Today’s Headlines

  • New Muni Fleet Under Construction (SFExaminer, SFBay)
  • Sunset Tunnel Seismic Retrofit (Hoodline)
  • Senator Says Let BART Break (KQED)
  • London Starting 24-Hour Tube Service–Why Can’t BART? (Wired)
  • Two Stabbed on BART Train (EastBayTimes, SFGate)
  • Don’t Smoke Crack on BART Please (SFist)
  • Another Complication in the Bay Area’s Housing Market–Renter Blacklists (ABC7)
  • Cities Segregated by Income (Curbed)
  • Housing Prices Still Smashing Records While Condos Slip Slightly (Socketsite)
  • How Transit Drives Gentrification (Phys)
  • San Jose Motorists Don’t Like Sharrows (MercNews)
  • Bike Pedal Caused Sierra Fire? (SFChron)

Get national headlines at Streetsblog USA
Get state headlines at Streetsblog CA

  • Jeffrey Baker

    That state senator from Orinda sounds like a bit of a dick, but his position on the BART bond is right on. BART needs a plan for dealing with labor when their contract runs out within a year. BART needs directors who are not “grassroots organizers” and who are not terribly concerned about “social justice”. The BART board needs hard-nosed operations people with real industry experience.

    As soon as the BART board presents the master plan for overthrowing themselves, I’ll be 100% behind a capital bond.

  • RE: 24 hour BART.

    Please, enough comparisons to other more robust systems. I think people will be happy if BART runs more frequently during normal operating hours. Let’s start there.

  • RichLL

    Yeah, I’m a big fan of BART relative to any other form of local transport that doesn’t sail or fly, but I can’t see throwing money at a BART. management that threw our money at its workers in 2013. Giving them a new slush fund just encourages the BART workers and unions to go big and aggressive at the next contract talks.

    So I will vote a big fat NO on this bond measure unless BART strikes are made illegal and a wage and benefits freeze is then imposed.

    And yes, a big fat finger to freaking “social justice”. We want operational efficiency and not political correctness.

  • Rogue Cyclist

    Exactly. We’ve been through this before. BART can’t run overnight because of maintenance needs and the lack of redundant tracks. That’s it.

  • david vartanoff

    Wrong!. Many track segments in NYC, Chicago, and Philly which run 24/7 are 2 tracks same as BART. The issues are political will and scheduling outages. Note that Labor Day Weekend there will be an outage from Glen Park to Daly City during the whole weekend, so obviously BART can do work outside the short work window overnight.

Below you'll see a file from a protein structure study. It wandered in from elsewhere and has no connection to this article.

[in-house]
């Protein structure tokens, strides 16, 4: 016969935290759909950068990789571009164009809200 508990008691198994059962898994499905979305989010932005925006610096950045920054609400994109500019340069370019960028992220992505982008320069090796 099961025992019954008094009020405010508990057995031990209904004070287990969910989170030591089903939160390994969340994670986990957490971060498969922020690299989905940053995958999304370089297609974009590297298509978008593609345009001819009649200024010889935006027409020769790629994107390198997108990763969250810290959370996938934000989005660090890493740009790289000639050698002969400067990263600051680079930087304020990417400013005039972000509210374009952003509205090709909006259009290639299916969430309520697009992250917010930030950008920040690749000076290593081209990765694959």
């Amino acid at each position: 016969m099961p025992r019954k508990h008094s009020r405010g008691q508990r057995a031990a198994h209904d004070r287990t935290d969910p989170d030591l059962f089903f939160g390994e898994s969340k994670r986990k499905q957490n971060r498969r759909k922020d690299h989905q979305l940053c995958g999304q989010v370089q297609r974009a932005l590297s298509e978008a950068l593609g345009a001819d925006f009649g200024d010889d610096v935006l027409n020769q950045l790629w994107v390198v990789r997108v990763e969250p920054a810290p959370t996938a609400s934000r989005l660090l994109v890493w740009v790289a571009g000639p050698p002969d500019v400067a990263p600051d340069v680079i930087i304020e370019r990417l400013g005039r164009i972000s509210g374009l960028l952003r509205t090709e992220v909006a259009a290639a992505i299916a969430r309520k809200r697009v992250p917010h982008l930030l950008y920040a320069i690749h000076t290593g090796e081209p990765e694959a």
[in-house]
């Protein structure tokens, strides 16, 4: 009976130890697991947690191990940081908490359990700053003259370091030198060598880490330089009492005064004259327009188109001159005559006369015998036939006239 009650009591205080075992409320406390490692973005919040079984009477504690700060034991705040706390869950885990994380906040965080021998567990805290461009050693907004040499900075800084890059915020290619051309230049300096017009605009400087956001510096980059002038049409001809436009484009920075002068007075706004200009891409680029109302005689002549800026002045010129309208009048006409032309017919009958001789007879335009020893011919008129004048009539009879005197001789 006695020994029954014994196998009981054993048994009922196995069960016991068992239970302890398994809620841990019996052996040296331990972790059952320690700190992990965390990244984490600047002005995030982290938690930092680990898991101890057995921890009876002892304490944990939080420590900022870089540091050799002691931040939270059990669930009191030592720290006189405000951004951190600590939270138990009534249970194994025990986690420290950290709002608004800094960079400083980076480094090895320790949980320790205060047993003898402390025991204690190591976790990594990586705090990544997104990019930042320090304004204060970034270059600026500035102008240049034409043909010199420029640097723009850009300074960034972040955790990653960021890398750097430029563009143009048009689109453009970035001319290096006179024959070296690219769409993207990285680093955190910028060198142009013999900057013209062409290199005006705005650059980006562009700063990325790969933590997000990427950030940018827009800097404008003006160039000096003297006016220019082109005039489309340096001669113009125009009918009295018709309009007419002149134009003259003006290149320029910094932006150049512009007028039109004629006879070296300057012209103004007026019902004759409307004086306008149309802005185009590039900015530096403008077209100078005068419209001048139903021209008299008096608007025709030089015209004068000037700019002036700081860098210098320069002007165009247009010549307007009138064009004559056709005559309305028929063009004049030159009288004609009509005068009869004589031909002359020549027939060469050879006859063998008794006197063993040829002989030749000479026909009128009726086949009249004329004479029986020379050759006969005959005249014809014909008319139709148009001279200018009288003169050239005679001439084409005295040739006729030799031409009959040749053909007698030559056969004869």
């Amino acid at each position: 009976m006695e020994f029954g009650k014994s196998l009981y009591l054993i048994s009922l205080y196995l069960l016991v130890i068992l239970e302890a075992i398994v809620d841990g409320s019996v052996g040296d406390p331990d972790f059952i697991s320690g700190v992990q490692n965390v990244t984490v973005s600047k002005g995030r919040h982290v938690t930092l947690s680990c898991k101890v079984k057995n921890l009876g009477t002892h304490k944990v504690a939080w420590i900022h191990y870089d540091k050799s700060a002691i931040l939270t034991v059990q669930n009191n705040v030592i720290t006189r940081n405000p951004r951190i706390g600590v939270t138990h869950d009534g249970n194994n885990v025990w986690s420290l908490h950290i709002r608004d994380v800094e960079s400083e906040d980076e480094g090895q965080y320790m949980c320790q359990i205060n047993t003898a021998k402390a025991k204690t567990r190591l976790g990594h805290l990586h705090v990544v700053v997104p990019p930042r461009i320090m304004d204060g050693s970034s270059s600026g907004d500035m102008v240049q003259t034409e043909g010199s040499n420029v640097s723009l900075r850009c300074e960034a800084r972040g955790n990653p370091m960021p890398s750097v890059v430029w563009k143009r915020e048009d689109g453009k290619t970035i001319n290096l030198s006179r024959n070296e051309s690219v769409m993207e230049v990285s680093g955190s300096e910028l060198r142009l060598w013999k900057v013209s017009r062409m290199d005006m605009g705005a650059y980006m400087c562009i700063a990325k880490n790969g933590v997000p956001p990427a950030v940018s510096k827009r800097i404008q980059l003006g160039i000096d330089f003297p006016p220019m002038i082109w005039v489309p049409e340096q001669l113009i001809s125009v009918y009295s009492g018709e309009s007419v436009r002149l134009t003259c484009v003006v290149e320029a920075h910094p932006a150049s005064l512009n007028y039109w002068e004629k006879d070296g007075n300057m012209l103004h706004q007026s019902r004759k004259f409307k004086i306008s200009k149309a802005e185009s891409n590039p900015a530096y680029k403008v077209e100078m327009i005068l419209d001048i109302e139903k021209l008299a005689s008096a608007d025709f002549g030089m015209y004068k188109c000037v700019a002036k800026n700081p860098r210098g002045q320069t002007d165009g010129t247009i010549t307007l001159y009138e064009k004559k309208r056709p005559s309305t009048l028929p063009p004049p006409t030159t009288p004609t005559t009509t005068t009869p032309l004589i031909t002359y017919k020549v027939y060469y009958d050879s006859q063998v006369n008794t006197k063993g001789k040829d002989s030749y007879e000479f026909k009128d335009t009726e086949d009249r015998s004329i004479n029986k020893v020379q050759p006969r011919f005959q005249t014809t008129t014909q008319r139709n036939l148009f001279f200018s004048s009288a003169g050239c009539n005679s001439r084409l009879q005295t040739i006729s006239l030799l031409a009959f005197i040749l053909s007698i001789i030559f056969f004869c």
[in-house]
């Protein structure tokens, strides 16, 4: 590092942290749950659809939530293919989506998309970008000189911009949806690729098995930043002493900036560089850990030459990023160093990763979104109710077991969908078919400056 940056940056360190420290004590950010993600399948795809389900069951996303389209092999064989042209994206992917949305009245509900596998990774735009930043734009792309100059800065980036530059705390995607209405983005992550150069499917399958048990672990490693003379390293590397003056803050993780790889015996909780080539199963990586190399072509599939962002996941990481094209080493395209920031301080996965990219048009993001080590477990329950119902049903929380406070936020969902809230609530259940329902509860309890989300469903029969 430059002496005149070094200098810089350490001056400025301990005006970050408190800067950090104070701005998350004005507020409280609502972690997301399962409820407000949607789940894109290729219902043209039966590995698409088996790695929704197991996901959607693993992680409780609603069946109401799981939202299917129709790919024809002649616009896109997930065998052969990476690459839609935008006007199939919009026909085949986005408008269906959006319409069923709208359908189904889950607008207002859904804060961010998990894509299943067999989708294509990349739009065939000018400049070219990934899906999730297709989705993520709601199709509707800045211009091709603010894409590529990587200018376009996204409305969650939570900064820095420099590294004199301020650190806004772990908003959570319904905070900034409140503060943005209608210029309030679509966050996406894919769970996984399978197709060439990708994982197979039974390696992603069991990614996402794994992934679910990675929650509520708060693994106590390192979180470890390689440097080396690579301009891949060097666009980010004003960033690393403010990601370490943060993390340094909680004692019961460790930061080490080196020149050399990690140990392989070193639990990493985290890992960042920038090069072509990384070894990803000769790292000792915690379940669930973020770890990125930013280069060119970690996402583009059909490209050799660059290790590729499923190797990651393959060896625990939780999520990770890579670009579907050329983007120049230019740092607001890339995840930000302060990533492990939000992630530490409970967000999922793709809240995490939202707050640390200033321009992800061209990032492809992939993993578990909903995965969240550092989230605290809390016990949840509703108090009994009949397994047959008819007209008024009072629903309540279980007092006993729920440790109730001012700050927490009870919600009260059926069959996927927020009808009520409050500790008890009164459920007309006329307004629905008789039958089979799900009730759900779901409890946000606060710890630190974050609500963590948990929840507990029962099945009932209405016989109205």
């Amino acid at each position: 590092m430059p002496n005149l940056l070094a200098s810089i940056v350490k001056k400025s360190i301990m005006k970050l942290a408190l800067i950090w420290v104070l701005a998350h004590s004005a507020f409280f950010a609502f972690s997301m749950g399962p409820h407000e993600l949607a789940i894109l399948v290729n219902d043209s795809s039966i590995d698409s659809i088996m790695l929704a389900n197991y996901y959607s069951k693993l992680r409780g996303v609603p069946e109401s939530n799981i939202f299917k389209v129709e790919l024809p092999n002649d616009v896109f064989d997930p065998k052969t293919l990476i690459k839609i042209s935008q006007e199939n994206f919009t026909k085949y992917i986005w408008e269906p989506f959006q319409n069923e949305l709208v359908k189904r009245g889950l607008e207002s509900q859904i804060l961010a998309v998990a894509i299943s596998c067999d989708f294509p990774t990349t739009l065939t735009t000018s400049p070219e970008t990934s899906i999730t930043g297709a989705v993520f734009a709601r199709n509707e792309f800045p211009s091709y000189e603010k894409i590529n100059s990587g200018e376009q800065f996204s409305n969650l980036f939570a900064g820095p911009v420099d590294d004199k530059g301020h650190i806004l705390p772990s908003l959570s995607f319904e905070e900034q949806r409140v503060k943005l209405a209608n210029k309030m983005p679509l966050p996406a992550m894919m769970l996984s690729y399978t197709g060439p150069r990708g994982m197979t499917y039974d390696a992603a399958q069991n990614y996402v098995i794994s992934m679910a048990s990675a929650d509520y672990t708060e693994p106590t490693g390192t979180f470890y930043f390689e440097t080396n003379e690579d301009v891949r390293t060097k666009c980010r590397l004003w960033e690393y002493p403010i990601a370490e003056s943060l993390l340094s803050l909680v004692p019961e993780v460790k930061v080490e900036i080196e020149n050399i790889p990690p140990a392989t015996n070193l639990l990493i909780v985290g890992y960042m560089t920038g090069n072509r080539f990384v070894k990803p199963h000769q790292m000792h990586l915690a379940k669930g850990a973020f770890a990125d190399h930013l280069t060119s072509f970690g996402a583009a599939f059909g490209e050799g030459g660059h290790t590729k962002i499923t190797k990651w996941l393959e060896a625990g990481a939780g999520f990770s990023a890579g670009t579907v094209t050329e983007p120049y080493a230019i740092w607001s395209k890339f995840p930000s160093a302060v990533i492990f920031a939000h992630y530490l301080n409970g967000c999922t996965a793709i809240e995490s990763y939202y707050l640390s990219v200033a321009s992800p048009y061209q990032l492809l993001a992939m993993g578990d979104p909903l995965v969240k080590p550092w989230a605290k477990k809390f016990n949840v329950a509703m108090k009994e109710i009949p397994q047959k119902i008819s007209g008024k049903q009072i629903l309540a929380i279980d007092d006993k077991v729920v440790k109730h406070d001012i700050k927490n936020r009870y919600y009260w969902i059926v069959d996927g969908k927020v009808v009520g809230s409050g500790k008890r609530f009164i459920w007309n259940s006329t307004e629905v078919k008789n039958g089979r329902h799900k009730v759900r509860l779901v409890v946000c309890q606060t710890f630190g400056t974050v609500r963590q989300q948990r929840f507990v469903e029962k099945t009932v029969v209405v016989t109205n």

• Not outage. More like major infrastructure repair project.

    And, once again, BART is nothing like the subway systems you reference. BART is a commuter rail system with some limited local service in downtown SF and Oakland. If BART were an extensive network of transit lines then I would agree that it should be 24/7 (or at least 22/7). But it’s not. Accept that fact and move on, folks.

  • murphstahoe

    with some limited local service in downtown SF and Oakland.

    2 cities comprising a couple of million in population, divided by a body of water with a single bridge.

  • The Bay Area should have at least triple the rail investment that it currently has. Heck, SF alone should have triple.

  • RichLL

    SF and Oakland are closer to one million people than two million.

    And while several hundred thousands people cross the Bay in that area, almost all of them do so during the hours that BART currently operates.

    Do you have $$ to show the average cost per trip of a trans-Bay BART ride at 3 am?

  • RichLL

    And I’d like a pony. But with well over 80% of households in the Bay Area choosing to own a car, where will the votes come from for raising taxes to that extent?

  • david vartanoff

    BART IS the subway, and in NYC terms,the East BAY from Richmond through San Leandro is essentially the image of Brooklyn–mostly residential/light commercial but with several CBDs, universities, and entertainment venues.etc.–all large trip generators. And like the NYC case, a body of water separation which makes transit/water crossings critical infrastructure. Yes, BART needs more routes–within the urban cores, not further extensions into SUV land. That said, Ashby at 11PM reminds me of 2nd Ave on the IND, or Astor Place at the same hour for exiting riders.